NEW YORK LETTER
The New Lowell
By NI. L. ROSENTHAL Jusi a year ago Robert Lowell's The Old Glory --or rather, two-thirds of the trilogy compris- ing it— was produced at the American Place Theatre under Jonathan Miller's direction. A great success, it won five Obie Awards, including that for best play of the 1964-65 season. Except for his translation of Phaedra. this was Lowell's first writing for the theatre, a remarkable triumph.
The triumph is comparable only with that of Eliot's Murder in the Cathedral. The two works present nearly unique instances of great poets turning to drama at advanced stages of their careers and coming through with smashing achievements. (Eliot was forty-seven, Lowell forty-eight.) Lowell's triumph is probably the greater, since Eliot could count on a special audience and theatrical setting at the Canterbury Festival of 1935. In any case, drama critics and poets alike are agreed about Lowell's trilogy. which has just now been published in the United States with an introduction by Robert Brustein and a 'director's note.' joyously enthusiastic about its rhythmic and visual qualities, by Mr. Miller. 'It heralds,' writes Mr. Brunstein. 'the arrival not just of a brilliant new dramatist, but of one who may very well come to revolutionise the theatre.' When the trilogy was produced. the poet Randall Jarrell wrote: '1 have never seen a better American play than "Benito Cereno," the major play in Robert Lowell's The Old Glory.'
Lowell is in many ways the heir to Eliot's dramatic mantle as well as to his poetic one. For example, there is an obvious continuity in the character of their dramatic verse, and Murder in the Cathedral certainly provided Lowell with clues to the use of materials drawn from past history to throw light on violent contemporary meanings. The Old Glory consists of 'Endecott and the Red Cross,' based on two of Hawthorne's stories and on Thomas Morton's New Canaan; 'My Kinsman, Major Molineux,' taken from Hawthorne's story with the same title; and 'Benito Cereno,' taken from Melville's novella. Lowell has drawn on his predecessors' characterisations, their dialogue, their creation of atmosphere and of significant confrontations, and their tremen- dtius powers of symbolic evocativeness. But he has somehow unlocked their art in such a way as to reveal its relevance anew, just as he has done with his reworking of the originals in his poetic translations that he calls Imitations. More than this, he is the first Amefican playwright to engage in this kind of 'revision' of great writers of the past century, which both engages in a dialogue of sensibility with them and extends their mean- ings —and he has done it as a playwright and in no sense as a closet dramatist.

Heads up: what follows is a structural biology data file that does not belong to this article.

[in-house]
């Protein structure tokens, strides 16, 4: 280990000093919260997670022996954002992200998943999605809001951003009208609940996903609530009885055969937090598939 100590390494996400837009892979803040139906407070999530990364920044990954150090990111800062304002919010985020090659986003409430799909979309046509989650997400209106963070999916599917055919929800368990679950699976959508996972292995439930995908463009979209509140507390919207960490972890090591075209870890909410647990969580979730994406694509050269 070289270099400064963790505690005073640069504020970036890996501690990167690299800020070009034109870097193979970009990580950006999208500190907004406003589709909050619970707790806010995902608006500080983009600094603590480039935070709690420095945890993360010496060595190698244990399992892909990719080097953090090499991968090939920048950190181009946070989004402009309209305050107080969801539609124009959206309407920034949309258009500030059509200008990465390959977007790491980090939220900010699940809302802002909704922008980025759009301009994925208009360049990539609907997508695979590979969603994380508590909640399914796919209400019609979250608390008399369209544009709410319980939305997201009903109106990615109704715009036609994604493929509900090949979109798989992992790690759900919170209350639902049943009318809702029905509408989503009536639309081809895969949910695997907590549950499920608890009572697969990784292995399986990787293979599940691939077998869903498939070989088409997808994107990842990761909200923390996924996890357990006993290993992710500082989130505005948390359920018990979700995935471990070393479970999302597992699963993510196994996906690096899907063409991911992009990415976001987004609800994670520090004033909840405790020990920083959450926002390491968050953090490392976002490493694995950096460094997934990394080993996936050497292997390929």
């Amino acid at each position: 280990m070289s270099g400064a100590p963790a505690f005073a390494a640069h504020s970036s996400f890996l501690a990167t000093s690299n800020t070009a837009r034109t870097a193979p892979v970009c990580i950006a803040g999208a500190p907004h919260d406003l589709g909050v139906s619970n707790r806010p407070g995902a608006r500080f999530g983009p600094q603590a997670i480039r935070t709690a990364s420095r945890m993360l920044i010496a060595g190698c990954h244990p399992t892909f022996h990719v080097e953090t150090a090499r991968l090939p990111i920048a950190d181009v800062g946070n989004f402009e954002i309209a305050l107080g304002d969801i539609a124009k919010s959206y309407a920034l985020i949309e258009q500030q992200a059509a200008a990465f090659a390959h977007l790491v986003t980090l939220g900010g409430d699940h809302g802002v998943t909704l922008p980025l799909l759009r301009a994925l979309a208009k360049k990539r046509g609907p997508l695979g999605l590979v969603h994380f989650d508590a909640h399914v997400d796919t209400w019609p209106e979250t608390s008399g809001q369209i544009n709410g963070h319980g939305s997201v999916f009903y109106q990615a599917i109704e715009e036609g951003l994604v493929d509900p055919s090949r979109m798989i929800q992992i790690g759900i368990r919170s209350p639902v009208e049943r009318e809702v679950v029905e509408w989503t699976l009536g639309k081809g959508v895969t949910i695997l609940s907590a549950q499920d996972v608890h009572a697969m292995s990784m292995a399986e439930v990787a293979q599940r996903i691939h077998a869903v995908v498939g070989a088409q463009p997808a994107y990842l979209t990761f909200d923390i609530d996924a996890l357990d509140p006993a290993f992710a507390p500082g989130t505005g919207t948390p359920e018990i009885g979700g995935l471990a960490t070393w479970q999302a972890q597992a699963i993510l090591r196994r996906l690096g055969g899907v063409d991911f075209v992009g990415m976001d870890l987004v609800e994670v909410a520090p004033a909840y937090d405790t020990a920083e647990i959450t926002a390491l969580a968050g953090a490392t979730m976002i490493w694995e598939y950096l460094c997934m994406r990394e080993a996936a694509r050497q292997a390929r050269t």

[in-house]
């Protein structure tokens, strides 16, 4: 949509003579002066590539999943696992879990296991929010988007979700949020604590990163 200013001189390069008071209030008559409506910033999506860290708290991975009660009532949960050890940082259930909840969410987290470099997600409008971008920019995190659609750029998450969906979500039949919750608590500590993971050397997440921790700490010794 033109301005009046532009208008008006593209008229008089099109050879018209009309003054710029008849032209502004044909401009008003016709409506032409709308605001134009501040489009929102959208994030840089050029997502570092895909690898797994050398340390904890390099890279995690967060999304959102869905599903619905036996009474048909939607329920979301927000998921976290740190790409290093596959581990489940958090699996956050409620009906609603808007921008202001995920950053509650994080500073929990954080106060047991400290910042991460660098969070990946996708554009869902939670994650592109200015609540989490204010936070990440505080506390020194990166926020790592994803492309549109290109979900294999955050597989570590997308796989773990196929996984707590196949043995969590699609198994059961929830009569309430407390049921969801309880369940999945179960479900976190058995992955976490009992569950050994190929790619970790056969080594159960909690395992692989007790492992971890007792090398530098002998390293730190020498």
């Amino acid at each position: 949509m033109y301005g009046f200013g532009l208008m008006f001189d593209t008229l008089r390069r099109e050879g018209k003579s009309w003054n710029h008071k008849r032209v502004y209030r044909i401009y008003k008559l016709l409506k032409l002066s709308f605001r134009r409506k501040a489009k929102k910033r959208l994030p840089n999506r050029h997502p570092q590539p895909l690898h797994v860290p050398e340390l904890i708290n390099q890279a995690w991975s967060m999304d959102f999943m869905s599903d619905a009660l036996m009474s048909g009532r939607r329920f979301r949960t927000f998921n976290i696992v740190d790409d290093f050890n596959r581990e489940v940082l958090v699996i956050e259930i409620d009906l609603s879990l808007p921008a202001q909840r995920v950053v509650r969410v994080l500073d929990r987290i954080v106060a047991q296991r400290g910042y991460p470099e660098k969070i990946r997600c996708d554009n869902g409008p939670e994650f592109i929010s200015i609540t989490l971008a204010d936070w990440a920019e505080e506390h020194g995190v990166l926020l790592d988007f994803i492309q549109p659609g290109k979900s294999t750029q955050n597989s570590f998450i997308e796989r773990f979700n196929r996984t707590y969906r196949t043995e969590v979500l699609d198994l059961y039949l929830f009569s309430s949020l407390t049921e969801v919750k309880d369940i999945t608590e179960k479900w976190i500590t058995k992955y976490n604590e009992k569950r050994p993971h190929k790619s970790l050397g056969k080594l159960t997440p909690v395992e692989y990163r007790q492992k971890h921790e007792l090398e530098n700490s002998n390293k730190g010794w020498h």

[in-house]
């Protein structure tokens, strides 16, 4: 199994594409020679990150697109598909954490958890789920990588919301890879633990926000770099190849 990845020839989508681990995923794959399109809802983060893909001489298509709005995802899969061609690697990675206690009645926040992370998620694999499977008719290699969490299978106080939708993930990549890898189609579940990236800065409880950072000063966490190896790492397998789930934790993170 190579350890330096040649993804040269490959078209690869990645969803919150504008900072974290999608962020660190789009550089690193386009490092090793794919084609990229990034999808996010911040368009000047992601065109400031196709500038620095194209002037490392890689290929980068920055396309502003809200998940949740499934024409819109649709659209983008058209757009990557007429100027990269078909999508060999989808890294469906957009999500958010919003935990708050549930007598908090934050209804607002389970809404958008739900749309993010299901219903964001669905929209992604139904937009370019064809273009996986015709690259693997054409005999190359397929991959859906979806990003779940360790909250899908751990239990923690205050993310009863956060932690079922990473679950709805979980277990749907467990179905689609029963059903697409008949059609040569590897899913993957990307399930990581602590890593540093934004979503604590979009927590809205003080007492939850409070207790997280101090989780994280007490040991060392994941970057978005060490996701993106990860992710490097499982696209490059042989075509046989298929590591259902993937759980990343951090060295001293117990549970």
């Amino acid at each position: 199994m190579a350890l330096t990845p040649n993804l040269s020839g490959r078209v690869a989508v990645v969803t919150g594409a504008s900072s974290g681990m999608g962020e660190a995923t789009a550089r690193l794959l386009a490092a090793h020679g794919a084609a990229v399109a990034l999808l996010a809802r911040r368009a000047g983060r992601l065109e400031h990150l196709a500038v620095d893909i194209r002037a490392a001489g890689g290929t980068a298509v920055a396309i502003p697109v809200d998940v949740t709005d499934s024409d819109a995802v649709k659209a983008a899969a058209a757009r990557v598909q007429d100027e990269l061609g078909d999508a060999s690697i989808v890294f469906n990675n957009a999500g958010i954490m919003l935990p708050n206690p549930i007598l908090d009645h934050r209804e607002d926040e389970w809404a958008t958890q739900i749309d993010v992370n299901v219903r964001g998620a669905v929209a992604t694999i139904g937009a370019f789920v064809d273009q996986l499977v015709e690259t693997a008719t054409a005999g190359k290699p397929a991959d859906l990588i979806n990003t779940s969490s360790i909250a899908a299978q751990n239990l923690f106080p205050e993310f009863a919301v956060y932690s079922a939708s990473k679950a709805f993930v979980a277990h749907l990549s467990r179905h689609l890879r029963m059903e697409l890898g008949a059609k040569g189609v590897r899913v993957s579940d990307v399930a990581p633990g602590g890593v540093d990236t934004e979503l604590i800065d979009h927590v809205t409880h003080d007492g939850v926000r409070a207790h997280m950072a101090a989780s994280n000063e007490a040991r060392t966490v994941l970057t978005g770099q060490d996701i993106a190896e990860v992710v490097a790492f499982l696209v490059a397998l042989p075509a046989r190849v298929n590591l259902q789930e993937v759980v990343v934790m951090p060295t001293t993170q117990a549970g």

The trilogy,. or sequence, attempts to recover subjectively three crucial moments of the American past, moments that are at the same time crucial to the Western world as well. The
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first of these moments was the passing of authority to the puritan element in the New World in the early seventeenth century, and with it the hardening of an inward decision to break off spiritual dependence on the mother country— themes that haunted Hawthorne. The complexity of the issues, and the psychological confusions involved, were very difficult to encompass in dramatic form without making them too abstract. The shaping-up of the issue on the stage presented various difficulties, some described in Mr, Miller's `note.' The murderous ending, too, perhaps embodied Lowell's obsession with the sadism man is capable of when under 'idealistic' delu- sions more than it clarified the play. In any case, this was the one part of the trilogy that had to be abandoned for the first production, though it reads beautifully as a debate among the various - motives underlying the colonisation of New Eng- land.